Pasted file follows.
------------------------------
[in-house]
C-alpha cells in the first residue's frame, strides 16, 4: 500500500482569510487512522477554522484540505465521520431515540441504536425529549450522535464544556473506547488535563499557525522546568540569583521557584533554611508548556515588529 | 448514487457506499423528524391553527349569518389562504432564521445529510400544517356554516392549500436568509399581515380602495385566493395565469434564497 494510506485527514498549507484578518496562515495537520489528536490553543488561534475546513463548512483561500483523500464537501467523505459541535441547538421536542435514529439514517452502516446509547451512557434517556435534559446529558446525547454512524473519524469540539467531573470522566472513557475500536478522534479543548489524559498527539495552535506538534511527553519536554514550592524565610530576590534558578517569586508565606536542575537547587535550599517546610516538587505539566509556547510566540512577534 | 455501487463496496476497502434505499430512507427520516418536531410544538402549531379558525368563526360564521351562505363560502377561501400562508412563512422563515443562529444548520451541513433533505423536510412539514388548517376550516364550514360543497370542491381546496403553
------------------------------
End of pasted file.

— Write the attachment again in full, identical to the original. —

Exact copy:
[in-house]
C-alpha cells in the first residue's frame, strides 16, 4: 500500500482569510487512522477554522484540505465521520431515540441504536425529549450522535464544556473506547488535563499557525522546568540569583521557584533554611508548556515588529 | 448514487457506499423528524391553527349569518389562504432564521445529510400544517356554516392549500436568509399581515380602495385566493395565469434564497 494510506485527514498549507484578518496562515495537520489528536490553543488561534475546513463548512483561500483523500464537501467523505459541535441547538421536542435514529439514517452502516446509547451512557434517556435534559446529558446525547454512524473519524469540539467531573470522566472513557475500536478522534479543548489524559498527539495552535506538534511527553519536554514550592524565610530576590534558578517569586508565606536542575537547587535550599517546610516538587505539566509556547510566540512577534 | 455501487463496496476497502434505499430512507427520516418536531410544538402549531379558525368563526360564521351562505363560502377561501400562508412563512422563515443562529444548520451541513433533505423536510412539514388548517376550516364550514360543497370542491381546496403553